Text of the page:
Branding the issue as “political mischief”, Minister for Infrastructure, Ports, Energy and Labour, Stephenson King, has said that the civil servant(s) responsible for leaking government documents, which were exposed on a popular talk show last week, will be investigated and face the “full brunt of the law”.
Former government minister Richard Frederick revealed the documents – some 30 letters indicating the approval of direct awards for services and the purchase of goods – on his live Thursday night talk show, ‘Can I Help You’, on MBC TV.
Frederick noted that the signature of Castries Southeast MP, Guy Joseph, was affixed to the documents and appeared to have all been signed on the same day.
However, King defended Joseph at the weekly pre-Cabinet press briefing on Monday, saying his colleague did nothing wrong, and it is the civil servant(s) who leaked the documents who should be held accountable for violating sections 1, 4, and 5 of the Public Service Staff Orders.
“This is the responsibility of the Ministry of Finance under the Finance Act to do the necessary investigation to determine exactly where those documents were leaked from. And I am sure, based on my own conversation with the prime minister, that the matter will be investigated, thoroughly investigated, and officer or officers dealt with, with the full brunt of the law.
“Not withstanding that there is nothing wrong… no public officer has the authority or the duty to release any document that is part of the government’s file except it is released officially. So whereas there is nothing, but people must abide by the rules of the public service, not in their own whims and fancy,” King said.
The former prime minister explained the rational behind the issuance of the number of direct award contracts. He said the six-week delay in the passing of the 2017-2018 Budget hampered his ministry’s ability to do so earlier.
“That in itself didn’t provide the opportunity for the ministry to submit its proposals and to be approved for implementation in the first and second quarter. However, once the budget was approved and the submissions were made to the Ministry of Finance we had to, in an endeavour to achieve our third quarter target, we had to issue a number of direct awards.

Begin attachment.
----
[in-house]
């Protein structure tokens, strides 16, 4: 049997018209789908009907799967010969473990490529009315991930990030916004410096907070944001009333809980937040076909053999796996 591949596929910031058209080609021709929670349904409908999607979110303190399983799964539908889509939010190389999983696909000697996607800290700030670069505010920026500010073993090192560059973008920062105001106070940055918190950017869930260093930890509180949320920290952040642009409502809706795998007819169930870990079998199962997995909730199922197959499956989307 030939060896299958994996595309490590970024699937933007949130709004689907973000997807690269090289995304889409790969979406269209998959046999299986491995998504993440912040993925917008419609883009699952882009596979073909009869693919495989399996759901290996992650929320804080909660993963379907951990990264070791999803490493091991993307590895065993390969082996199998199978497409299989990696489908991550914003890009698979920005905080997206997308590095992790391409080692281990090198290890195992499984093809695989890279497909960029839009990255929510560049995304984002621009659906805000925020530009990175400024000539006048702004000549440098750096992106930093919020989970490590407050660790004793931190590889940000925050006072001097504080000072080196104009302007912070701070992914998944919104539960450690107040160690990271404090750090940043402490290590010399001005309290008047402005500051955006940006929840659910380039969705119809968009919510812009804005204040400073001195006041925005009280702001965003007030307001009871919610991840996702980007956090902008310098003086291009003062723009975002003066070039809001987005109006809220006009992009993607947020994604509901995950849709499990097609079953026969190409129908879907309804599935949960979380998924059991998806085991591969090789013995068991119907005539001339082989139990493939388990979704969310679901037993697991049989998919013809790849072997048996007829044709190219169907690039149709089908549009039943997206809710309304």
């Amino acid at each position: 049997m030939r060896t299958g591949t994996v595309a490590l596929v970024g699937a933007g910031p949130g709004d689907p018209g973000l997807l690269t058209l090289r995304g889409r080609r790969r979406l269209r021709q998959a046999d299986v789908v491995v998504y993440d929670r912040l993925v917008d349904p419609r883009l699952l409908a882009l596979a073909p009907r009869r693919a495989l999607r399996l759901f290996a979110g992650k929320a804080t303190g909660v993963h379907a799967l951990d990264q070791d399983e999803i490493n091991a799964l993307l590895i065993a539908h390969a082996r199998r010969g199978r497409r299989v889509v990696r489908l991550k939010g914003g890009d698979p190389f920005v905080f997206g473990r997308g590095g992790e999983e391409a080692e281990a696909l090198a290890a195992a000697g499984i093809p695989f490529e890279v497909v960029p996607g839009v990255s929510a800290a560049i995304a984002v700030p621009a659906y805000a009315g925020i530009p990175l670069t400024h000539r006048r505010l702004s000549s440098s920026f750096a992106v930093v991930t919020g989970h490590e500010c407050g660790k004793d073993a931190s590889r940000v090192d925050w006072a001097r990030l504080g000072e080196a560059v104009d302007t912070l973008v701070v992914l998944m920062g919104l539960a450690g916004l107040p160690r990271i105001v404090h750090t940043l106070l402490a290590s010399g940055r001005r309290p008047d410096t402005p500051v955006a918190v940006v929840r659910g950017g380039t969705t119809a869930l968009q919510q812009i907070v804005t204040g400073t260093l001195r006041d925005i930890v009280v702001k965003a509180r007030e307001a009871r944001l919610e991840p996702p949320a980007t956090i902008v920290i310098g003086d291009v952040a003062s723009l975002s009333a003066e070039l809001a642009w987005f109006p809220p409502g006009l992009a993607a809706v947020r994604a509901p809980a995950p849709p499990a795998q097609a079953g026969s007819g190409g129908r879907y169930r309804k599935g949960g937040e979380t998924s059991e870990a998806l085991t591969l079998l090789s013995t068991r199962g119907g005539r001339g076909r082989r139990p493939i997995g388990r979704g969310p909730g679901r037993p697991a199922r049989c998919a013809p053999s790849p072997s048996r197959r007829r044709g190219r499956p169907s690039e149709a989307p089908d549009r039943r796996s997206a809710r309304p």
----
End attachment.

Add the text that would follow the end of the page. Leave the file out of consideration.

“But they were not only direct awards, there are a number of awards which were made through the Central Tenders Board, a number which was made under the authority of the permanent secretary, that is awards below $50,000, and since in the absence of a departmental tender board, which deals with awards [of] up to $100,00, we were forced in the ministry to do an internal assessment or proposals requested from contractors and then to submit it as a direct award.
King said the issuance of direct award contracts is nothing new, having been done under successive governments, and dismissed suggestions that political favouritism was behind the issuance of some contracts.
“The tenders were put out and we would look at the most competitive bid, not necessarily the lowest, not necessarily the highest, but what we consider the most competitive bid. Because in bidding, not only does cost come into consideration, but experience, past performance, ability to deliver on time, in terms of your equipment, your capacity to be able to have the relevant equipment to undertake a job.
“So for example there may be contractors who may not have equipment but may have had an excellent track record of building roads, and so if that contractor comes within the cost of the project, that contractor may be favoured. So there is no single element to be considered in awarding a contract. There is nothing which states that you must award a contract to the lowest bidder,” King added.